No, I don’t think so. No merchandise.

Do you hope to stay with the same publisher for your future books?

When I started getting into alternative and indie comics, I just liked Top Shelf’s the best.

When did you start reading them?

Probably 2002.

What was out then that you enjoyed?

There was that Bug House book. I liked that book. To me, I like Top Shelf a lot. I’ve met those guys and I really like what they’re trying to do and what they’ve done. I would definitely like to work with them a lot more.

It sounds like they were kind of your dream publisher to begin with.

Yah, I mean, when Blankets came out they were hitting on something really great. That book, for me, changed a lot. After that point the name Top Shelf was something you recognized.

Are you a pet owner?

Me? No.

Whose dog is that? [There is a dog running around Puny Entertainment, where Tim works]

That’s somebody else’s dog.

Is it distracting?

It kind of annoys me just how people treat the dog. They’re always locking it to things and not letting it do what a dog does, or when it is running around they just try making it go crazy. So it gets really annoying and loud.

Is this your best job ever?


Gonna stick around?

For awhile, yah.

Are you thinking that you’re a Minneapolis lifer?

I don’t know. I could definitely say yah. I could definitely be here forever. It’s a nice place. But I don’t know.

Where would you go?

I have no idea.

Would you go to a community that seems to attract a lot of other cartoonists like Portland or New York or Chicago?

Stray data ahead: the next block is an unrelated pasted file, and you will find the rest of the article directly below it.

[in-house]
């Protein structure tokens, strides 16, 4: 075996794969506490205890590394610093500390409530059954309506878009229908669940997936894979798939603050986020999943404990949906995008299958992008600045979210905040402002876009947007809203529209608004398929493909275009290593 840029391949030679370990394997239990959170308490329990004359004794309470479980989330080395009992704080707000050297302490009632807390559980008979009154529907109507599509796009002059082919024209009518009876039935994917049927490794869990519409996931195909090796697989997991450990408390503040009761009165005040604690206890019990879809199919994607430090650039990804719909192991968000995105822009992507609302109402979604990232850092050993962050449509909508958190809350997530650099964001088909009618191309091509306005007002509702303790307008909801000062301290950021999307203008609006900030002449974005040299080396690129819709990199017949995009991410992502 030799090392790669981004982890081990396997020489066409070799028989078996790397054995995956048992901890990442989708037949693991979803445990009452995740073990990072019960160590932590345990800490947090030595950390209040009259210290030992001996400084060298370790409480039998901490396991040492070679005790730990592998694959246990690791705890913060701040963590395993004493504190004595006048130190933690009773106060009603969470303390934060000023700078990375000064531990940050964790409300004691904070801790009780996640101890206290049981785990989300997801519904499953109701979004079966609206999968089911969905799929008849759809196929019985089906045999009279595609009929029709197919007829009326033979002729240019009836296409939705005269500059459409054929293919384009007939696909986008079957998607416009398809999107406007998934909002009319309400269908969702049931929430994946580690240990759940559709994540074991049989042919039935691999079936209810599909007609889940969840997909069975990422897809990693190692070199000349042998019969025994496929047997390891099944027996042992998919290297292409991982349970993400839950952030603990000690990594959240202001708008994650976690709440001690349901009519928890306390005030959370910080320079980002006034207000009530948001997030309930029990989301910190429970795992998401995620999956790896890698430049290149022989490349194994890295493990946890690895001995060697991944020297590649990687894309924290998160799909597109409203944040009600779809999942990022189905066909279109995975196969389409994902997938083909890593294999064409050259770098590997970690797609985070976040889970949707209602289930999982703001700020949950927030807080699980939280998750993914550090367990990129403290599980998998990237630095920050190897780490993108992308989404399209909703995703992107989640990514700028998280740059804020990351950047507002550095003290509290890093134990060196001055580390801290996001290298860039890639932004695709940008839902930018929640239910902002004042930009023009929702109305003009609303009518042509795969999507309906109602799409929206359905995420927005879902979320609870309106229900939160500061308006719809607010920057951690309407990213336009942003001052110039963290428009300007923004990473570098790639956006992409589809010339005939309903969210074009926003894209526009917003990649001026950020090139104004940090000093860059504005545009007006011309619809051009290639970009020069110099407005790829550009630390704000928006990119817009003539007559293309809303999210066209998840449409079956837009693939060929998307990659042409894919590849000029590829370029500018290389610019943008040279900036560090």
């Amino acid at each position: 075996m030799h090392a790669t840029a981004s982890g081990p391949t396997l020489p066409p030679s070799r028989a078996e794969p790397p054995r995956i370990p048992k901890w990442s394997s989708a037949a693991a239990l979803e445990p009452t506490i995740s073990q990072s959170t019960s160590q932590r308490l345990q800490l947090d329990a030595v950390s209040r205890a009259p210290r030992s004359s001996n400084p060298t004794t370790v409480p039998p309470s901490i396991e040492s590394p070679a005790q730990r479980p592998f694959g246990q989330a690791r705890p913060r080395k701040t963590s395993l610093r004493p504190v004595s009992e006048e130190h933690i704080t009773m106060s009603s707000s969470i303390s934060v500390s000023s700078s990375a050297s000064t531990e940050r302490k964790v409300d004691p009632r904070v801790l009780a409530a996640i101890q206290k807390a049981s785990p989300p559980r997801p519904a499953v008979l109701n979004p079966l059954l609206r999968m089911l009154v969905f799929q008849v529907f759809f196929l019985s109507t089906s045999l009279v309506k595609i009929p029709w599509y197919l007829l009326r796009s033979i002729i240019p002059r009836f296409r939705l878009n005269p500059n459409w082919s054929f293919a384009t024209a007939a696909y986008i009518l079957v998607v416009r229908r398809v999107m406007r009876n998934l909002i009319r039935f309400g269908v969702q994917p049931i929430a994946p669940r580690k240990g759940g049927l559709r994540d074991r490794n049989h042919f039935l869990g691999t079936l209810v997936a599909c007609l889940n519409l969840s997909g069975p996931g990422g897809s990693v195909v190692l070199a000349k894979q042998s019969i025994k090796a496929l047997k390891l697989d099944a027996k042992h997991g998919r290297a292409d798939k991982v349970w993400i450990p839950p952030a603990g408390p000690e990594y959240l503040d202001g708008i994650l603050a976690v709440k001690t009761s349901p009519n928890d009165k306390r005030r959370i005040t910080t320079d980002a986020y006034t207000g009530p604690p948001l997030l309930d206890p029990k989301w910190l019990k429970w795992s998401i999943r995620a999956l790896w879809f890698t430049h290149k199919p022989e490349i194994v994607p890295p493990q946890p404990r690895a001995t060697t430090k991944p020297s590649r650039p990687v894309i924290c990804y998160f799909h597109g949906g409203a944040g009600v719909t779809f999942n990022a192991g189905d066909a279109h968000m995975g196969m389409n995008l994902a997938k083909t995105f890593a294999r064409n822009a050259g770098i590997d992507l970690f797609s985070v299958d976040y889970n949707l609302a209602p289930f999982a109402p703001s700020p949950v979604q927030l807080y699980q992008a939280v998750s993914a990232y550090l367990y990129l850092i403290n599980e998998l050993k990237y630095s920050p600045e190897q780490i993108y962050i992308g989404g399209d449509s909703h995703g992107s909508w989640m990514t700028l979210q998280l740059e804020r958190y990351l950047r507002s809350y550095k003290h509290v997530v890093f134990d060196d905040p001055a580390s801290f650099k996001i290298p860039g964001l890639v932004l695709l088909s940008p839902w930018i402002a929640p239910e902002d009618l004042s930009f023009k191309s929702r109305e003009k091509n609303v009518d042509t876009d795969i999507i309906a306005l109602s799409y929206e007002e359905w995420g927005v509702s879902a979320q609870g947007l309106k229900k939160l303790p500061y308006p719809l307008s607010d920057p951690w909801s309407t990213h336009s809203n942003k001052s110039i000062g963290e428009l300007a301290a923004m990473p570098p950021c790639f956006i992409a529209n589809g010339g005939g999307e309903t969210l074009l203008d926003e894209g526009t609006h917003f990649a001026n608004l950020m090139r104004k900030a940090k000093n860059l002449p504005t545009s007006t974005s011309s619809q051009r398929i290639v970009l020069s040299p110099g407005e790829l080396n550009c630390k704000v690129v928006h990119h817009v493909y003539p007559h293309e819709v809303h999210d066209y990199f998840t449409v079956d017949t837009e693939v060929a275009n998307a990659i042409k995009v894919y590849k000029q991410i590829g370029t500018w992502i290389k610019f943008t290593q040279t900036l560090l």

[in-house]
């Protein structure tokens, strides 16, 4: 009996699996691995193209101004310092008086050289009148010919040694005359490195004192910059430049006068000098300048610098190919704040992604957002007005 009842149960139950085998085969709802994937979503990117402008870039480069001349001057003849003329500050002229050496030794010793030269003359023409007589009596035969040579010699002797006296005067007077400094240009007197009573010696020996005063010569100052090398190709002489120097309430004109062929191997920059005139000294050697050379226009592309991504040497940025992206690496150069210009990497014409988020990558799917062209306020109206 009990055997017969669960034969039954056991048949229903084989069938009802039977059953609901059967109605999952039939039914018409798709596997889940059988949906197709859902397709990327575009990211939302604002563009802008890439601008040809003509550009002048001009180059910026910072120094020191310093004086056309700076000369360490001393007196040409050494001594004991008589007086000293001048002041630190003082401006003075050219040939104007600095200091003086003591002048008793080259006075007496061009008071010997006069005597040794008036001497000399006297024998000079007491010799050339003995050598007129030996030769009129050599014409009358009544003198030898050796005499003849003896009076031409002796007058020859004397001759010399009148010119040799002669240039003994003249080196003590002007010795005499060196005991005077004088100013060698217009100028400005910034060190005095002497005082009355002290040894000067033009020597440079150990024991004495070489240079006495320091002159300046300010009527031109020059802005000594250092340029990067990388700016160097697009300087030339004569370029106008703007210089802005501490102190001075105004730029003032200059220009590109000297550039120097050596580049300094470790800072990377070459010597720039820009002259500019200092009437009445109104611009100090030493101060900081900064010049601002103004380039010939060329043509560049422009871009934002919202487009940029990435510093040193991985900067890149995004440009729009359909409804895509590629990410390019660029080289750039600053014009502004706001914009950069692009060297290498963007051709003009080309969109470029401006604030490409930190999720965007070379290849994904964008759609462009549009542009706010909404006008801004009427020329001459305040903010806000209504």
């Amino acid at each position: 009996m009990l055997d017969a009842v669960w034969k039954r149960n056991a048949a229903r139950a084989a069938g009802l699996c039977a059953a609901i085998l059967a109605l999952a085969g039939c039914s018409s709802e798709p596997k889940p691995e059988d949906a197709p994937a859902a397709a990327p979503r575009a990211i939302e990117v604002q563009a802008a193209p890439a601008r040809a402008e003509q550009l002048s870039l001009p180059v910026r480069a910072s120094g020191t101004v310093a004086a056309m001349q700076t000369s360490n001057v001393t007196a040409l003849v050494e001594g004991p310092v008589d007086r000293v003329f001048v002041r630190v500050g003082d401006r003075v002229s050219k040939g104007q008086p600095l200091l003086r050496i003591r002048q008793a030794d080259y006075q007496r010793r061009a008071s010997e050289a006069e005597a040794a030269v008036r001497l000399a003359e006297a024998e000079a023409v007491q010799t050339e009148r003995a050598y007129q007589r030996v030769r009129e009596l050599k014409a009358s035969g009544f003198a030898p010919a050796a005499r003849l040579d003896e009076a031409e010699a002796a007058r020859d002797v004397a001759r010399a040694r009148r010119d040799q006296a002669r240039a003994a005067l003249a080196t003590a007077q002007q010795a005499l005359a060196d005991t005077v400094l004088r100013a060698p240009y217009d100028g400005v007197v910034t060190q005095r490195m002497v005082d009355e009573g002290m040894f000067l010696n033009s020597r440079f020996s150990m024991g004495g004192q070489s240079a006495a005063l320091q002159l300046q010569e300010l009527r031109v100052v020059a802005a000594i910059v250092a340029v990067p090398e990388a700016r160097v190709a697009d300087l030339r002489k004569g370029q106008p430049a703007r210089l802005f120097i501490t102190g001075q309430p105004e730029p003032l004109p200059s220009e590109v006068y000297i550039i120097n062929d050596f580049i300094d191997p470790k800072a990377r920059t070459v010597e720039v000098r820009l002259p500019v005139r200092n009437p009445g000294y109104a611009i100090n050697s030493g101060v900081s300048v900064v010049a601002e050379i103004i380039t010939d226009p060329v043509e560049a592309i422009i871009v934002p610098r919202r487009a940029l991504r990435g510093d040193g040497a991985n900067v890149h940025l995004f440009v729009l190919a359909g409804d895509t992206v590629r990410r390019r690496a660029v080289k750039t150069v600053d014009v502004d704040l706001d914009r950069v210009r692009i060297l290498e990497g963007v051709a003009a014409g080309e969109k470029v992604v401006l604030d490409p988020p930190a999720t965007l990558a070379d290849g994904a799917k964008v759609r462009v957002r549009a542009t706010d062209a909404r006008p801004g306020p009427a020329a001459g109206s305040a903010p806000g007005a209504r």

Well, I’m out of meaty questions, so I’m just drawing out time hoping you’ll remember that person from awhile back, whose comics you really liked.

Well, there’s plenty of people I could say. –Kevin Cannon! Who is in my opinion the most talented and most hard-working motherfucker on the planet. All the guys that everybody likes, I like those guys too. Charles Burns, Dan Clowes, Craig Thompson…

Do you think you’ve found your style?

No. I think I lost it.

Ha! Really? Ain’t got no style?

I definitely don’t. That Salty Air is done in a style that I could find it again, but the way I’ve been drawing lately [since the re-draw] is not like that at all.

So the first version was different from the second version, which is even different from what you’re doing right now. How does that feel?

It doesn’t feel very good. I’m glad I’ve moved away from the first version. The second version is a lot like the first version only better. Smoother, cleaner, more refined. Necks aren’t as long as they were in the first version. There were some loooonnnnggg necks. But it might be just the drawing materials I’m using now.

What are you using right now?

I’m drawing with a flare pen and a brush pen and a rotring.

Do you work at all on your hand-lettering?

I try to write as much as possible. So, I think I’m working on hand lettering every day. To me, hand lettering is just the way I write. So, I can’t imagine trying to get it somewhere that it’s not. But I can definitely see it getting better than it is right now. –I almost had it.

That name?

Yah, he does Kane and he did Jack Staff.

Do you want to look it up before I leave?

No, I want to remember it. –Paul Grist! Kane is a wonderful book that I like very much. Who else do I like? Let’s see. Let’s get this right…

Are you excited about the next Presidential election? Are you really pumped up about it?

Uh, yes.

Did you caucus?

Yes I did!

Who did you vote for?

That’s none of your business.

I didn’t get to caucus.

Well, did you want to?


It’s really boring. We got to hear a bunch of old ladies argue about the rules for about an hour. Somebody made a motion to do this thing, then we all said “No!” or “Nay!” to do that thing. Actually, this lady made this motion to do this thing, so we argued about it for 25 minutes, then when we voted on it, the lady who made the motion was the only one against it.

That’s funny.

It was not funny. I almost threw a chair at her. [laughter]


-Sarah Morean